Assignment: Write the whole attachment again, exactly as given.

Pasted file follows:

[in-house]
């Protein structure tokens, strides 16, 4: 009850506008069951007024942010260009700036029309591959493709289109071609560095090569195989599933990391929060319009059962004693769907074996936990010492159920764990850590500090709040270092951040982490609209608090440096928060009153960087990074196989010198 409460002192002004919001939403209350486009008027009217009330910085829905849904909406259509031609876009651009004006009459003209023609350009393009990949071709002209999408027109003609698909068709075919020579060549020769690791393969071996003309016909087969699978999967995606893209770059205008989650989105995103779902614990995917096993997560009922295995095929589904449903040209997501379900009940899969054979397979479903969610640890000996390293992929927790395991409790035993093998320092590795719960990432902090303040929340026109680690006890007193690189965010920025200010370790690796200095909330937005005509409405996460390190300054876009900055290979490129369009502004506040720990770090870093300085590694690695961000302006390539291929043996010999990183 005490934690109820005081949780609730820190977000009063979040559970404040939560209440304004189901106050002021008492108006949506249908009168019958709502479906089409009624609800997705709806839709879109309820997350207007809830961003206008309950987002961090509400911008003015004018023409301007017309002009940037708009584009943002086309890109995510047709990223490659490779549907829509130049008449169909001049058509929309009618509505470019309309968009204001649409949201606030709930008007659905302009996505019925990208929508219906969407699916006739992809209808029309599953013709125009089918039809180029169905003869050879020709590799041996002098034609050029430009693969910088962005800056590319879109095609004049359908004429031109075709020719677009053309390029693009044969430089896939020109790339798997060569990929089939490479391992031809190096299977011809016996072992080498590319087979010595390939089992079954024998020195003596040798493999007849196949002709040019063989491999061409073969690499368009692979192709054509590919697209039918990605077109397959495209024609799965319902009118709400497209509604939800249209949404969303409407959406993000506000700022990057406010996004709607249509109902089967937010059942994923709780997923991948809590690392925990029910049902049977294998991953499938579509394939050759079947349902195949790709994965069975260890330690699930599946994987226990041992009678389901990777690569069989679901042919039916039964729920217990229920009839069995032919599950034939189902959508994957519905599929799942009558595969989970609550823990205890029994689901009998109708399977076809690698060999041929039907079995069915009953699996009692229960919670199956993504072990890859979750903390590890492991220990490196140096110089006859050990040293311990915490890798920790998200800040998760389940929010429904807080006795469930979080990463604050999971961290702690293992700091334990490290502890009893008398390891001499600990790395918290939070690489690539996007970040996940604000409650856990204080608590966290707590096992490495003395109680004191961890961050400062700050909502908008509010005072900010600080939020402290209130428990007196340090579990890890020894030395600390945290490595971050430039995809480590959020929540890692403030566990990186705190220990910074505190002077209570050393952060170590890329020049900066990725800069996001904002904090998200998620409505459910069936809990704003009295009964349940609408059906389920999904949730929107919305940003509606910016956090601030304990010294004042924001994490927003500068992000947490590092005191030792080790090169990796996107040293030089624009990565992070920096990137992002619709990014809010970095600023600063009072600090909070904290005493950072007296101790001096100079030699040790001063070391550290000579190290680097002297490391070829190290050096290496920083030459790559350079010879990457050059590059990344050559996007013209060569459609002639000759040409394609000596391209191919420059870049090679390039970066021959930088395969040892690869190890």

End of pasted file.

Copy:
[in-house]
């Protein structure tokens, strides 16, 4: 009850506008069951007024942010260009700036029309591959493709289109071609560095090569195989599933990391929060319009059962004693769907074996936990010492159920764990850590500090709040270092951040982490609209608090440096928060009153960087990074196989010198 409460002192002004919001939403209350486009008027009217009330910085829905849904909406259509031609876009651009004006009459003209023609350009393009990949071709002209999408027109003609698909068709075919020579060549020769690791393969071996003309016909087969699978999967995606893209770059205008989650989105995103779902614990995917096993997560009922295995095929589904449903040209997501379900009940899969054979397979479903969610640890000996390293992929927790395991409790035993093998320092590795719960990432902090303040929340026109680690006890007193690189965010920025200010370790690796200095909330937005005509409405996460390190300054876009900055290979490129369009502004506040720990770090870093300085590694690695961000302006390539291929043996010999990183 005490934690109820005081949780609730820190977000009063979040559970404040939560209440304004189901106050002021008492108006949506249908009168019958709502479906089409009624609800997705709806839709879109309820997350207007809830961003206008309950987002961090509400911008003015004018023409301007017309002009940037708009584009943002086309890109995510047709990223490659490779549907829509130049008449169909001049058509929309009618509505470019309309968009204001649409949201606030709930008007659905302009996505019925990208929508219906969407699916006739992809209808029309599953013709125009089918039809180029169905003869050879020709590799041996002098034609050029430009693969910088962005800056590319879109095609004049359908004429031109075709020719677009053309390029693009044969430089896939020109790339798997060569990929089939490479391992031809190096299977011809016996072992080498590319087979010595390939089992079954024998020195003596040798493999007849196949002709040019063989491999061409073969690499368009692979192709054509590919697209039918990605077109397959495209024609799965319902009118709400497209509604939800249209949404969303409407959406993000506000700022990057406010996004709607249509109902089967937010059942994923709780997923991948809590690392925990029910049902049977294998991953499938579509394939050759079947349902195949790709994965069975260890330690699930599946994987226990041992009678389901990777690569069989679901042919039916039964729920217990229920009839069995032919599950034939189902959508994957519905599929799942009558595969989970609550823990205890029994689901009998109708399977076809690698060999041929039907079995069915009953699996009692229960919670199956993504072990890859979750903390590890492991220990490196140096110089006859050990040293311990915490890798920790998200800040998760389940929010429904807080006795469930979080990463604050999971961290702690293992700091334990490290502890009893008398390891001499600990790395918290939070690489690539996007970040996940604000409650856990204080608590966290707590096992490495003395109680004191961890961050400062700050909502908008509010005072900010600080939020402290209130428990007196340090579990890890020894030395600390945290490595971050430039995809480590959020929540890692403030566990990186705190220990910074505190002077209570050393952060170590890329020049900066990725800069996001904002904090998200998620409505459910069936809990704003009295009964349940609408059906389920999904949730929107919305940003509606910016956090601030304990010294004042924001994490927003500068992000947490590092005191030792080790090169990796996107040293030089624009990565992070920096990137992002619709990014809010970095600023600063009072600090909070904290005493950072007296101790001096100079030699040790001063070391550290000579190290680097002297490391070829190290050096290496920083030459790559350079010879990457050059590059990344050559996007013209060569459609002639000759040409394609000596391209191919420059870049090679390039970066021959930088395969040892690869190890």